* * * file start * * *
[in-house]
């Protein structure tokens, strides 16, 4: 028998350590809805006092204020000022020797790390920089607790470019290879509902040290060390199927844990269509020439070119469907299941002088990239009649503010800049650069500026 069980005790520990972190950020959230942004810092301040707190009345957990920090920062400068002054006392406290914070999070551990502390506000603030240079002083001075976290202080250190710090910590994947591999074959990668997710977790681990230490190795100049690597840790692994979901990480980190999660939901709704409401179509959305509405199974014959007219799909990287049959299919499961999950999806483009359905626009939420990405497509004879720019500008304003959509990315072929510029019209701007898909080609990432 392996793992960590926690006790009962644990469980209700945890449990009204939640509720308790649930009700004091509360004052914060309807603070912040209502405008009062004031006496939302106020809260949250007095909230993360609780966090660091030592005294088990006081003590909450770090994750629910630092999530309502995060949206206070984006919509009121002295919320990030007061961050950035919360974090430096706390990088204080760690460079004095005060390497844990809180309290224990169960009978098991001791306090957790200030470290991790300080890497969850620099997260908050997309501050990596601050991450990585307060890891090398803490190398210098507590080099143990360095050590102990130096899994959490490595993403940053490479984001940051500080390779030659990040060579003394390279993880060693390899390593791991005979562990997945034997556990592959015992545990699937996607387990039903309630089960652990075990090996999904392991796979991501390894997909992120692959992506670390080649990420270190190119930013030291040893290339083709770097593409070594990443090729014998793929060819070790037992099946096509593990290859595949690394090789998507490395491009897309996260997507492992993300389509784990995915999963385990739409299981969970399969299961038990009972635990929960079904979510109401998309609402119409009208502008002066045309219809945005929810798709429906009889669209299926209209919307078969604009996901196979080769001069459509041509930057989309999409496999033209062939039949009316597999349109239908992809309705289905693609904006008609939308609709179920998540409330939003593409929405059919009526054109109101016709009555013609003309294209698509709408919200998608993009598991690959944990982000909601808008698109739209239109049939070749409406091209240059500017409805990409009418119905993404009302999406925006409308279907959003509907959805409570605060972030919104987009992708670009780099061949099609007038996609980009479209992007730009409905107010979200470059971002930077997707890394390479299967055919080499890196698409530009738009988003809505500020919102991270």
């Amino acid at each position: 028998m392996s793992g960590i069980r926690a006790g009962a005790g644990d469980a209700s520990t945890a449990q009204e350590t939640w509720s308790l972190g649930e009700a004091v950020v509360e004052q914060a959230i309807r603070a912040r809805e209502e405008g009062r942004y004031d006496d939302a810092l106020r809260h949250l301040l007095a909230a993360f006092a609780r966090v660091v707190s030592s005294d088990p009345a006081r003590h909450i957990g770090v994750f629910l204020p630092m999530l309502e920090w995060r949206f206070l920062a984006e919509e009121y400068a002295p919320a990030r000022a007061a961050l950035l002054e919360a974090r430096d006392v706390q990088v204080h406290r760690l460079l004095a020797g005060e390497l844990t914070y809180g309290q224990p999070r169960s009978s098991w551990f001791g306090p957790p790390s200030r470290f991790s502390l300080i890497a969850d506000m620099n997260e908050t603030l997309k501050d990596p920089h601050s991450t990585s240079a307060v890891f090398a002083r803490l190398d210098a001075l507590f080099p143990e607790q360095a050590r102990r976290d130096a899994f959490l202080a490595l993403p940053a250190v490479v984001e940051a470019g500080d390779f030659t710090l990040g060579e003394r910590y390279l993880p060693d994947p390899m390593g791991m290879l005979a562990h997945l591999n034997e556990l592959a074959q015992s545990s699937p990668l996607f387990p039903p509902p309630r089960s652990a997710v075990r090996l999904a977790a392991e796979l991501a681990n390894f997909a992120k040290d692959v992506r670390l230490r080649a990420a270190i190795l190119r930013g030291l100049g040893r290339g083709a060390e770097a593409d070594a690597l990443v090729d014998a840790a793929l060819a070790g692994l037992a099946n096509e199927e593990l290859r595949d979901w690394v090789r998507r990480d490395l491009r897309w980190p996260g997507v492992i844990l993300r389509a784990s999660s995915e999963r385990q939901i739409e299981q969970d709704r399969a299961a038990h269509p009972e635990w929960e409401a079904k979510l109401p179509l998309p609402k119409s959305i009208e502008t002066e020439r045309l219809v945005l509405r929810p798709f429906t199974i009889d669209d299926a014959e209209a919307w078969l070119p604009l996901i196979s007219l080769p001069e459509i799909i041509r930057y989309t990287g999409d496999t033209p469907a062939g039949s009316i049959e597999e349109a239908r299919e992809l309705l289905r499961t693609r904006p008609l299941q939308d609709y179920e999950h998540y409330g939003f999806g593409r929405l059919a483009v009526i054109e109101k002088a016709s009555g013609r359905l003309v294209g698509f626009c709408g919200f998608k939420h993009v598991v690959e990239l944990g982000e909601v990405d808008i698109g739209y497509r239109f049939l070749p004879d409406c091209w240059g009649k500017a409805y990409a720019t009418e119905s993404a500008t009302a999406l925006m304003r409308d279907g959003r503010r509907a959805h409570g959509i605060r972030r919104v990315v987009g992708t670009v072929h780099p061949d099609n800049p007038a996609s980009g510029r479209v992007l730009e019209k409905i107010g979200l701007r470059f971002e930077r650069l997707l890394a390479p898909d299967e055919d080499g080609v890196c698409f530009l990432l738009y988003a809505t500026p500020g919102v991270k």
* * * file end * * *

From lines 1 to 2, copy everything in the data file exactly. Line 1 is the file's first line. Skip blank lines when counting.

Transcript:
[in-house]
């Protein structure tokens, strides 16, 4: 028998350590809805006092204020000022020797790390920089607790470019290879509902040290060390199927844990269509020439070119469907299941002088990239009649503010800049650069500026 069980005790520990972190950020959230942004810092301040707190009345957990920090920062400068002054006392406290914070999070551990502390506000603030240079002083001075976290202080250190710090910590994947591999074959990668997710977790681990230490190795100049690597840790692994979901990480980190999660939901709704409401179509959305509405199974014959007219799909990287049959299919499961999950999806483009359905626009939420990405497509004879720019500008304003959509990315072929510029019209701007898909080609990432 392996793992960590926690006790009962644990469980209700945890449990009204939640509720308790649930009700004091509360004052914060309807603070912040209502405008009062004031006496939302106020809260949250007095909230993360609780966090660091030592005294088990006081003590909450770090994750629910630092999530309502995060949206206070984006919509009121002295919320990030007061961050950035919360974090430096706390990088204080760690460079004095005060390497844990809180309290224990169960009978098991001791306090957790200030470290991790300080890497969850620099997260908050997309501050990596601050991450990585307060890891090398803490190398210098507590080099143990360095050590102990130096899994959490490595993403940053490479984001940051500080390779030659990040060579003394390279993880060693390899390593791991005979562990997945034997556990592959015992545990699937996607387990039903309630089960652990075990090996999904392991796979991501390894997909992120692959992506670390080649990420270190190119930013030291040893290339083709770097593409070594990443090729014998793929060819070790037992099946096509593990290859595949690394090789998507490395491009897309996260997507492992993300389509784990995915999963385990739409299981969970399969299961038990009972635990929960079904979510109401998309609402119409009208502008002066045309219809945005929810798709429906009889669209299926209209919307078969604009996901196979080769001069459509041509930057989309999409496999033209062939039949009316597999349109239908992809309705289905693609904006008609939308609709179920998540409330939003593409929405059919009526054109109101016709009555013609003309294209698509709408919200998608993009598991690959944990982000909601808008698109739209239109049939070749409406091209240059500017409805990409009418119905993404009302999406925006409308279907959003509907959805409570605060972030919104987009992708670009780099061949099609007038996609980009479209992007730009409905107010979200470059971002930077997707890394390479299967055919080499890196698409530009738009988003809505500020919102991270």